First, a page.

RATING METHODOLOGY FOR STOCK BROKING FIRMS
Stock Broking Firms perform an important role in the capital market by facilitating trades for all categories of investors. The role of intermediaries like Stock Brokerages is critical in developing a capital market structure that is fair and stable, while providing adequate liquidity to the market. With the ending of the war, the Sri Lankan equity broking industry has seen significant progress, including increases in services provided and the number of players in the market. The stock brokerage industry is also characterised as very dynamic and volatile for being dependent on the capital markets. While broking firms in general have reported significant improvement in their financial performance since the ending of the war, over the past few years, they have also seen some of the worst phases for capital market, which has highlighted their vulnerability to the various business risks associated with equity broking.
ICRA Lanka’s rating methodology for Stock Broking firms provides an analytical framework that focuses on the key operational, financial and qualitative factors that ICRA Lanka believes to be most critical in assessing its overall performance, competitive positioning and its ability to withstand challenging operating environment & service its debt obligations. ICRA Lanka’s rating methodology is not based on any mathematical formula, instead involves an in-depth analysis of several qualitative and quantitative factors. In ICRA Lanka’s view, the analysis of financial ratios alone (based on annual reports) would not be able to capture the entire business risks associated with stock broking firms, unlike commercial banks and non banking financial companies.
The current rating methodology is not an exhaustive list of the factors reflected in ICRA Lanka’s rating, as the factors will be continuously modified to capture the structural changes in the industry, but it should enable a broking company to benchmark itself on these key considerations used by ICRA Lanka while assigning a credit rating. For the rating of a stock broking firm, ICRA Lanka also considers all other group companies engaged in various capital market related business activities as in ICRA Lanka’s view, their revenues and business operations would be highly inter-linked. While ICRA Lanka would evaluate a broker’s performance against all these critical factors before assigning an overall rating, special emphasis may be placed on some of them, depending on the operating profile of the broker being rated and the nature of instrument.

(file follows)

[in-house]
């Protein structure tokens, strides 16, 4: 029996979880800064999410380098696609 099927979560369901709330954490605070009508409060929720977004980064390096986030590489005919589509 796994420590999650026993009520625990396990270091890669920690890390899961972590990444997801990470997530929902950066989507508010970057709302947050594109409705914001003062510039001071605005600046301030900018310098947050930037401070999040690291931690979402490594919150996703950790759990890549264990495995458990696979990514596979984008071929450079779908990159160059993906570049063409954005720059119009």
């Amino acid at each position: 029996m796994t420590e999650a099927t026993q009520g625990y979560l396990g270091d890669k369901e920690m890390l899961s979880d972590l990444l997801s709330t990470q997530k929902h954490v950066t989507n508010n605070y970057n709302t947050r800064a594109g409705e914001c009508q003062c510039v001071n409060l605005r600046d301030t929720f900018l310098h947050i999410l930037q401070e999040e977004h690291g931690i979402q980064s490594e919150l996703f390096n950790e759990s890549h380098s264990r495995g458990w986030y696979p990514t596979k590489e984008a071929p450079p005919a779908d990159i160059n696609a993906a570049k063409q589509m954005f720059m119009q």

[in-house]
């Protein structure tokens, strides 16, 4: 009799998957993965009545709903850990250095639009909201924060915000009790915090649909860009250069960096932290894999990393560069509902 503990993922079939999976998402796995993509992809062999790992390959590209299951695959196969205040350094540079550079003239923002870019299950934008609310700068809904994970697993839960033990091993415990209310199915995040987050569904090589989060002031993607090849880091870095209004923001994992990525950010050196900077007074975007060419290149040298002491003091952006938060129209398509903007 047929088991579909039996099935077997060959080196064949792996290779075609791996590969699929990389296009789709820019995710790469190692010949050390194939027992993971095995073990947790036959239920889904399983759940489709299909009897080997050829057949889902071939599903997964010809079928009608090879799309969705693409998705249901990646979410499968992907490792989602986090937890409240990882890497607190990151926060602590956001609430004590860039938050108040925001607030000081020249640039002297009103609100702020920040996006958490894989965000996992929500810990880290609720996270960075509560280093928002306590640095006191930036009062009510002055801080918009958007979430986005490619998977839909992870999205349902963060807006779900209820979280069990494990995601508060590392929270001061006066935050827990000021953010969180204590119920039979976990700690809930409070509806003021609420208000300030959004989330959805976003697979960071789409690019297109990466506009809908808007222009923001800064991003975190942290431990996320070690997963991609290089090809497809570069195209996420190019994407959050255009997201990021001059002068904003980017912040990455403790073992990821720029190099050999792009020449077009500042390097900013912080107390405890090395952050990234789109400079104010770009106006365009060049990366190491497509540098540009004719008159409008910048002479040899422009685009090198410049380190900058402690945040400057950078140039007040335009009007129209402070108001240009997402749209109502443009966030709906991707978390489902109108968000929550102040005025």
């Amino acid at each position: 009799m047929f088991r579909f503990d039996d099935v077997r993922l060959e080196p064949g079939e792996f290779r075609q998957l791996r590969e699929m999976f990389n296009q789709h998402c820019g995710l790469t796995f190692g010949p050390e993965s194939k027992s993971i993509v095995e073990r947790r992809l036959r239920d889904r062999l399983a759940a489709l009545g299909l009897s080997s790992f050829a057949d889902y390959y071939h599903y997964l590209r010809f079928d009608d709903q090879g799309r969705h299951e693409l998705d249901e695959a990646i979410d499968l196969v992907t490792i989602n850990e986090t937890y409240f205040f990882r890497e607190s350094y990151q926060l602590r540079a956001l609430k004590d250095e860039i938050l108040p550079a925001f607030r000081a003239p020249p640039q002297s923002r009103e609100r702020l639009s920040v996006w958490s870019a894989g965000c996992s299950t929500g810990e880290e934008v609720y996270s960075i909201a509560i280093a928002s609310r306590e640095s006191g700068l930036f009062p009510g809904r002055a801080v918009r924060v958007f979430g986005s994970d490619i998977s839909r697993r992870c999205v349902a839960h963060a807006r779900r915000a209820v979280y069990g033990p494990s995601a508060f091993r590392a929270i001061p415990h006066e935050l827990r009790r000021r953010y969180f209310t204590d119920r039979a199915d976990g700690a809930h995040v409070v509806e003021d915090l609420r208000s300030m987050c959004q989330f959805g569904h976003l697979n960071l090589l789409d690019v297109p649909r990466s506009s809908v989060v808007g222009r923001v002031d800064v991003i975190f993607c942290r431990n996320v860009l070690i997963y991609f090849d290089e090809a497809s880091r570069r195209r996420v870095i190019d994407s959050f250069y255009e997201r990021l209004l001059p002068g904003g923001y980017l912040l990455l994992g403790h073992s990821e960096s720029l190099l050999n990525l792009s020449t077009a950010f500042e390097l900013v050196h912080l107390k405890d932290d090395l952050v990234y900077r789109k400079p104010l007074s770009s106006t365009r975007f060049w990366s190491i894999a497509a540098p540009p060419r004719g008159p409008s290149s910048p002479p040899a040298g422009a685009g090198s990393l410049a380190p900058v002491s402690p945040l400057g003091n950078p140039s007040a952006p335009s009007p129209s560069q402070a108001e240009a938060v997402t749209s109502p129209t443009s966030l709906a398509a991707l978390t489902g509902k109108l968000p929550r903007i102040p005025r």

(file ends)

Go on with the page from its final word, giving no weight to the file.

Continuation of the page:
ICRA Lanka’s methodology comprises an analysis of the following factors
|1||Operating Environment||Market Dynamics Competitive Dynamics|
|2||Management Quality||Promoters Quality Stability & Experience of top Management. Liquidity Management Independence of the Board of Director. Corporate Governance Accounting Quality Regulatory Compliance|
|3||Business Infrastructure||Robustness of IT system. Adequacy of Management Information System Strength of Back Office Operations|
|4||Risk Management||Risk Governance Management of Market risk Management of Credit risk Management of Operational risk|
|5||Financial Strength||Earning Strength and Stability Asset Quality Capitalisation & Liquidity Profile.|
A Broking firm’s performance is closely linked to the domestic capital market which in turn is exposed to various macro and micro factors. For a highly dynamic and un-predictable industry like a brokerage sector, operating environment plays an important role in evaluating overall credit profile of a Broking firm and ICRA Lanka assesses the same on the following parameters:-